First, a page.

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Is your child a bad sport?

4 coaches share the importance of good sportsmanship

To develop good sportsmanship in kids involved in youth athletics, you have to start with how parents and coaches behave.

Lose graciously, win graciously
Scott Fiedler is owner of Sports Academy at Brookwood in Glen Spey, a summer camp for kids ages 6 to 17-years-old. He's also a former college Division I basketball coach who knows a lot about teaching good sportsmanship. But as the father of seven-year-old twins who play lacrosse - a sport he only knows from the parenting end of it - he also has some advice for parents.

"I'm there to watch and encourage them," he says of how he approaches his children's matches. While some parents just cheer for their own son or daughter, Fiedler emphasizes that it's important to support any kid on the team, not just your own.

As a coach, he says, "The biggest thing is parents gone crazy - you have to bring them back and help them realize your kids can get better at sports but they can also have fun." Yelling at your young athlete or pushing them to get a sports scholarship is counterproductive, he says. "You have to let them be a kid and do other things. If the kid's good enough, scouts will find them."
"Play hard but at the end, it's only a game," Fiedler says. He teaches his players to win graciously and don't be a sore loser - shake hands win or lose. While it's natural to get excited, save that for the sidelines and keep it a little low key, he advises.  

Is it the coach’s fault?
As sports and teen coordinator at the YMCA of Middletown, Shawn Thomas works with kids from preschool through senior high and oversees athletics programs for fun, training and development as well as competitive sports.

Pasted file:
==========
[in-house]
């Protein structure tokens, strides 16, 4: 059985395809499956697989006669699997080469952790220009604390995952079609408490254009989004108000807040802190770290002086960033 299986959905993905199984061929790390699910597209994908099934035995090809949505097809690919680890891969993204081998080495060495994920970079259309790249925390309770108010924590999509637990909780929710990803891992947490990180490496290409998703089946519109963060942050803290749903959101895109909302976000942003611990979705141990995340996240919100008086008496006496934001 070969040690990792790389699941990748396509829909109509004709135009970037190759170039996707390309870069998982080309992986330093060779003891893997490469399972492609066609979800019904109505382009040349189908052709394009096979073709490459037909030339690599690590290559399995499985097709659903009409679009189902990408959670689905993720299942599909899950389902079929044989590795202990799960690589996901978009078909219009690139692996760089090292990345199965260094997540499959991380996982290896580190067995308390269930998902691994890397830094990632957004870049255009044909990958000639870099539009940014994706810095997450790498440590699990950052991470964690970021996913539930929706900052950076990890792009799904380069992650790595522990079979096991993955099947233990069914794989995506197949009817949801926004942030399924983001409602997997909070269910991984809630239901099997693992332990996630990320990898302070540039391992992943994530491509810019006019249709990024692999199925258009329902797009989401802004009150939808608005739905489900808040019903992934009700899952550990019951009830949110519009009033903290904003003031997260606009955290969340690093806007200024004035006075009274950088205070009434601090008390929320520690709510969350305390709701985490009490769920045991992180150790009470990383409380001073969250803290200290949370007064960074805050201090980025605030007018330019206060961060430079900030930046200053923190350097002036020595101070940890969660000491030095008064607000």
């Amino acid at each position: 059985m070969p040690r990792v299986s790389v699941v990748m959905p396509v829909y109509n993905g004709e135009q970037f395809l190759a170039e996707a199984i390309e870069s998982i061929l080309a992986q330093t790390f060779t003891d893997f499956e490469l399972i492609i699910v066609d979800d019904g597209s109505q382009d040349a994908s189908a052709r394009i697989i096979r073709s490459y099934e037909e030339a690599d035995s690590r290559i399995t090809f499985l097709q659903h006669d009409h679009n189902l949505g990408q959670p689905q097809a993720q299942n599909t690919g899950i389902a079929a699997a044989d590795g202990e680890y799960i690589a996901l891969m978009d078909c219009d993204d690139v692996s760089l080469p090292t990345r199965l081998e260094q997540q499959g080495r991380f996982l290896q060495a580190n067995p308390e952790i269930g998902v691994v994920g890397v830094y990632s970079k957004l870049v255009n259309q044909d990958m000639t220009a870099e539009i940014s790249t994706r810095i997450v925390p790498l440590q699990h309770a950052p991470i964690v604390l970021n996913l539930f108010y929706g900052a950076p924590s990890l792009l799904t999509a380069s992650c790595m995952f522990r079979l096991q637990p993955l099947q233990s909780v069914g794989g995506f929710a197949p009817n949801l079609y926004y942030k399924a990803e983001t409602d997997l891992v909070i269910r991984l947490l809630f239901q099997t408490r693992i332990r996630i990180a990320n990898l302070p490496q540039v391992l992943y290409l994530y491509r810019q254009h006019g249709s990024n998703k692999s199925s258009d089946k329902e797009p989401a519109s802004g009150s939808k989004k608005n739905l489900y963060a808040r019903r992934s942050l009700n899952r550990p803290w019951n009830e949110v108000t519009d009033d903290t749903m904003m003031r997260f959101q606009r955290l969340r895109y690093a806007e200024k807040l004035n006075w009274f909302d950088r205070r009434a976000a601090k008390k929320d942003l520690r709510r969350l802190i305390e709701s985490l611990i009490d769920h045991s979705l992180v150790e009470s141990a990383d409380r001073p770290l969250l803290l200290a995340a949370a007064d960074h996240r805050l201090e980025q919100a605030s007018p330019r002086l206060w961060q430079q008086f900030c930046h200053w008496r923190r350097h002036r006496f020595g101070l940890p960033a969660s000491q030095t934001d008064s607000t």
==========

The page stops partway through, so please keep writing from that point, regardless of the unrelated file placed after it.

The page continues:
Prior to tryouts, Thomas meets with parents to discuss their roles and how they can best serve their children and to understand the distinction between what a parent's involvement should be and what the coach needs to do.

"You teach from the top down and the player will follow," Thomas says, adding "It's easy to spot a team with a coach who doesn't keep high standards in sportsmanship."

It’s not about winning
"Winning is not the most important thing, developing the character of the player is," Thomas says, and that's what he strives to explain to parents and instill in the kids. "I try to establish a culture and an understanding that kids follow what they are taught."

He urges parents to not compare talents between kids - each athlete has a role to fulfill and by doing her best in that role it will lead to the team functioning best. "If that isn't for you, then it might be best for your child to be in a training program, not every kid may be ready for competitive sports," Thomas explains.

Respect the game, the opponent and the program
Good communication all around will lead to success and it's the biggest issue Thomas says, giving an example of one of the sticking points coaches frequently encounter. "The parent is focused on his or her child and that's natural and understandable. But sometimes their child isn't going to play or get as many minutes and the parent has to understand that participation and progress on the team has to be earned."